Having finished one academic year and on the verge another, we reflect on how boards and presidents have addressed the challenges that institutions continue to face: business model issues, the fiscal environment, enrollment, cost, price, and student debt, among others.
Of late, we have seen a gap between some boards and presidents concerning online education -- for instance, on the topic of MOOCs (massive open online courses). Clearly, how we deliver the academic degree is impacted by technology, and not all boards and presidents see the issues and impacts through the same prism. Some boards may be looking for more radical change, while some presidents may be more reflective, recognizing the need to include the faculty in discussion of the role of technology in teaching.
What all of this suggests is that we must begin asking the question of whether boards are adequately prepared to address dynamic, 21st century challenges and whether and how we need to rethink the way boards are structured and the manner in which they do their work.
In this vein, AGB is launching a commission on board and institutional governance that will, over the next 12 months, take a candid look at how we do governance and make sure that we can address the fiscal and academic challenges that lie ahead in this still-new century.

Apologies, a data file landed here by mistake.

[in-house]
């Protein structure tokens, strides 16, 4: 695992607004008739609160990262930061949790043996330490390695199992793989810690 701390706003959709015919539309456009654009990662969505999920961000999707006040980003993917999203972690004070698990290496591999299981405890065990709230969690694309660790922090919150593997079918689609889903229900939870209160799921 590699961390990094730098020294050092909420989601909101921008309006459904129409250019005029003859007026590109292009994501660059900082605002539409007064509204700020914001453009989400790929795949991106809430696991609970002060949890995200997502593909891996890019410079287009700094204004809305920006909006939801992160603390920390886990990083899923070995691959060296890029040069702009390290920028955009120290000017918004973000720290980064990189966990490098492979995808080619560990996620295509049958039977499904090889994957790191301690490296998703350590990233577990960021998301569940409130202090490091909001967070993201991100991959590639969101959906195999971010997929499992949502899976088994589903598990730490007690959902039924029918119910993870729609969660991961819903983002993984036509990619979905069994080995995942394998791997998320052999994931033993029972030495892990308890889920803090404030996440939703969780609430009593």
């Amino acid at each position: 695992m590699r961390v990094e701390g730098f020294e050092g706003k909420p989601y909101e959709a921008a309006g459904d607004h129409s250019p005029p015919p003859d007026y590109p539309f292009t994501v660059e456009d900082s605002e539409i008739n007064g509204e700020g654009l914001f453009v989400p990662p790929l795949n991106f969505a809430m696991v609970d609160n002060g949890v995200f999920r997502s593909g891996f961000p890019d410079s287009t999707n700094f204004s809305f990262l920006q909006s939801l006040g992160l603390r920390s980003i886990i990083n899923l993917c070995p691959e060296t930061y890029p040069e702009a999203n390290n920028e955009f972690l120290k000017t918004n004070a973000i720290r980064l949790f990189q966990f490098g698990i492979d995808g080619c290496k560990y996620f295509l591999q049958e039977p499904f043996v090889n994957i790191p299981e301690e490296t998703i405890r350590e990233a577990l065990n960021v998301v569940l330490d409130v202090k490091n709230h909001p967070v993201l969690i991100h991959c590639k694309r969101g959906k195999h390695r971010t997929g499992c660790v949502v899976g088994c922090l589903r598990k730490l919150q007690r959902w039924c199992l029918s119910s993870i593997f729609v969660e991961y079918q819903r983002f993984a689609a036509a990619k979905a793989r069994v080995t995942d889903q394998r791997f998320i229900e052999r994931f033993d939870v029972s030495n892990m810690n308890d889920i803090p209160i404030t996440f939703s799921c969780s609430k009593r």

The National Commission on College and University Board Governance will be chaired by Philip N. Bredesen Jr., former governor of Tennessee, with education policy expert Jane Wellman serving as executive director. In addition, Commission membership includes men and women of diverse backgrounds and affiliations, including current and former university board members and college presidents, as well as business leaders, faculty, and national experts in finance, public policy, and higher education and corporate governance.
Throughout the next year, the Commission will examine how well prepared the governing bodies of higher education institutions and systems are to address the myriad challenges confronting our sector. The business of higher education is a major topic of our public policy debate -- how we price it, the needs and expectations of the students we serve, the programs we offer, and how those programs connect to our society and its economy. The Commission's agenda will look at how these factors are evolving and what that suggests for boards and governance.
The Commission is expected to meet four times and deliver an interim report before providing final recommendations in September 2014. More information can be found at www.agb.org.